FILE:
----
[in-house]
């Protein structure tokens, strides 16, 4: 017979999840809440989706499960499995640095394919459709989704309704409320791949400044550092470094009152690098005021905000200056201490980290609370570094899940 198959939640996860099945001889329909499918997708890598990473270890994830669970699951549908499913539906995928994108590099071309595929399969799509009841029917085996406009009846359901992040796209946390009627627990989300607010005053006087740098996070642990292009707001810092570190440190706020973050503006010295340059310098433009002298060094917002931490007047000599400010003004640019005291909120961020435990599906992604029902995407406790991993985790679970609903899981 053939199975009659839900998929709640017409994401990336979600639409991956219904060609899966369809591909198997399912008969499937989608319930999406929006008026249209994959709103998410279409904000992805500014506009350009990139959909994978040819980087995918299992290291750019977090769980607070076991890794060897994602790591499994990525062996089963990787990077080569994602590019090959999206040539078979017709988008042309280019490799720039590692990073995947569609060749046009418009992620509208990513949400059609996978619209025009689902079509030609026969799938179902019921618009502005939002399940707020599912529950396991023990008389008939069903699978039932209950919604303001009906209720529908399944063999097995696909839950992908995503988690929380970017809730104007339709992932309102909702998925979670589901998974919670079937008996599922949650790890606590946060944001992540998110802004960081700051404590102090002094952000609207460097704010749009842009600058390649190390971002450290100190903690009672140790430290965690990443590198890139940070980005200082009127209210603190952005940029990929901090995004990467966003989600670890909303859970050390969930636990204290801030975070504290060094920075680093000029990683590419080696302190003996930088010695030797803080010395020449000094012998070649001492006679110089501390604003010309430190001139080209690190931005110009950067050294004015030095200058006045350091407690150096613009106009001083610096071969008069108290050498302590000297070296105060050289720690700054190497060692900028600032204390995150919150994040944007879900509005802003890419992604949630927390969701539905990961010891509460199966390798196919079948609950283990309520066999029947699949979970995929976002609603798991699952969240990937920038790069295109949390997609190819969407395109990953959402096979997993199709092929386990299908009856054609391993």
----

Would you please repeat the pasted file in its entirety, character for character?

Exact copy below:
[in-house]
């Protein structure tokens, strides 16, 4: 017979999840809440989706499960499995640095394919459709989704309704409320791949400044550092470094009152690098005021905000200056201490980290609370570094899940 198959939640996860099945001889329909499918997708890598990473270890994830669970699951549908499913539906995928994108590099071309595929399969799509009841029917085996406009009846359901992040796209946390009627627990989300607010005053006087740098996070642990292009707001810092570190440190706020973050503006010295340059310098433009002298060094917002931490007047000599400010003004640019005291909120961020435990599906992604029902995407406790991993985790679970609903899981 053939199975009659839900998929709640017409994401990336979600639409991956219904060609899966369809591909198997399912008969499937989608319930999406929006008026249209994959709103998410279409904000992805500014506009350009990139959909994978040819980087995918299992290291750019977090769980607070076991890794060897994602790591499994990525062996089963990787990077080569994602590019090959999206040539078979017709988008042309280019490799720039590692990073995947569609060749046009418009992620509208990513949400059609996978619209025009689902079509030609026969799938179902019921618009502005939002399940707020599912529950396991023990008389008939069903699978039932209950919604303001009906209720529908399944063999097995696909839950992908995503988690929380970017809730104007339709992932309102909702998925979670589901998974919670079937008996599922949650790890606590946060944001992540998110802004960081700051404590102090002094952000609207460097704010749009842009600058390649190390971002450290100190903690009672140790430290965690990443590198890139940070980005200082009127209210603190952005940029990929901090995004990467966003989600670890909303859970050390969930636990204290801030975070504290060094920075680093000029990683590419080696302190003996930088010695030797803080010395020449000094012998070649001492006679110089501390604003010309430190001139080209690190931005110009950067050294004015030095200058006045350091407690150096613009106009001083610096071969008069108290050498302590000297070296105060050289720690700054190497060692900028600032204390995150919150994040944007879900509005802003890419992604949630927390969701539905990961010891509460199966390798196919079948609950283990309520066999029947699949979970995929976002609603798991699952969240990937920038790069295109949390997609190819969407395109990953959402096979997993199709092929386990299908009856054609391993």